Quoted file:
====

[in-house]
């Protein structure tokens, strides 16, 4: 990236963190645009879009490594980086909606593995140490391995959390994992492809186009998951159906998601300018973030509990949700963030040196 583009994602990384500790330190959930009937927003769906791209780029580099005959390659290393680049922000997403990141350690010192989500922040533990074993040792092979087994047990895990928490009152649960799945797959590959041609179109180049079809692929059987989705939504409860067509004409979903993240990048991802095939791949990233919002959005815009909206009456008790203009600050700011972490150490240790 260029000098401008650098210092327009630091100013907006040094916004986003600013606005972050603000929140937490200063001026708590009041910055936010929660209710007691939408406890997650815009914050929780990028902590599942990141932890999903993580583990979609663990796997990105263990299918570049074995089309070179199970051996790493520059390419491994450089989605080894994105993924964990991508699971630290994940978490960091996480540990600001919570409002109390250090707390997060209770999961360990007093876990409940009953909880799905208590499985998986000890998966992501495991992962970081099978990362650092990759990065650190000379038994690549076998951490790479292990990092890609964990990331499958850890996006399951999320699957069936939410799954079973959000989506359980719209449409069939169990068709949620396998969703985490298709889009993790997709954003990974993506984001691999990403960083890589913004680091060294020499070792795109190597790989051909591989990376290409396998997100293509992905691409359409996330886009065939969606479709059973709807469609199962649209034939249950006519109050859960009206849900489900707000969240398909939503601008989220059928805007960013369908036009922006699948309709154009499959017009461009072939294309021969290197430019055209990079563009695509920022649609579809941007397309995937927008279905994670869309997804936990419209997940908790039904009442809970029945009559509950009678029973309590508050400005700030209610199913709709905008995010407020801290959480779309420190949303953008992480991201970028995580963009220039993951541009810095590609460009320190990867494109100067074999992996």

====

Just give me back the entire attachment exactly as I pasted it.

[in-house]
């Protein structure tokens, strides 16, 4: 990236963190645009879009490594980086909606593995140490391995959390994992492809186009998951159906998601300018973030509990949700963030040196 583009994602990384500790330190959930009937927003769906791209780029580099005959390659290393680049922000997403990141350690010192989500922040533990074993040792092979087994047990895990928490009152649960799945797959590959041609179109180049079809692929059987989705939504409860067509004409979903993240990048991802095939791949990233919002959005815009909206009456008790203009600050700011972490150490240790 260029000098401008650098210092327009630091100013907006040094916004986003600013606005972050603000929140937490200063001026708590009041910055936010929660209710007691939408406890997650815009914050929780990028902590599942990141932890999903993580583990979609663990796997990105263990299918570049074995089309070179199970051996790493520059390419491994450089989605080894994105993924964990991508699971630290994940978490960091996480540990600001919570409002109390250090707390997060209770999961360990007093876990409940009953909880799905208590499985998986000890998966992501495991992962970081099978990362650092990759990065650190000379038994690549076998951490790479292990990092890609964990990331499958850890996006399951999320699957069936939410799954079973959000989506359980719209449409069939169990068709949620396998969703985490298709889009993790997709954003990974993506984001691999990403960083890589913004680091060294020499070792795109190597790989051909591989990376290409396998997100293509992905691409359409996330886009065939969606479709059973709807469609199962649209034939249950006519109050859960009206849900489900707000969240398909939503601008989220059928805007960013369908036009922006699948309709154009499959017009461009072939294309021969290197430019055209990079563009695509920022649609579809941007397309995937927008279905994670869309997804936990419209997940908790039904009442809970029945009559509950009678029973309590508050400005700030209610199913709709905008995010407020801290959480779309420190949303953008992480991201970028995580963009220039993951541009810095590609460009320190990867494109100067074999992996």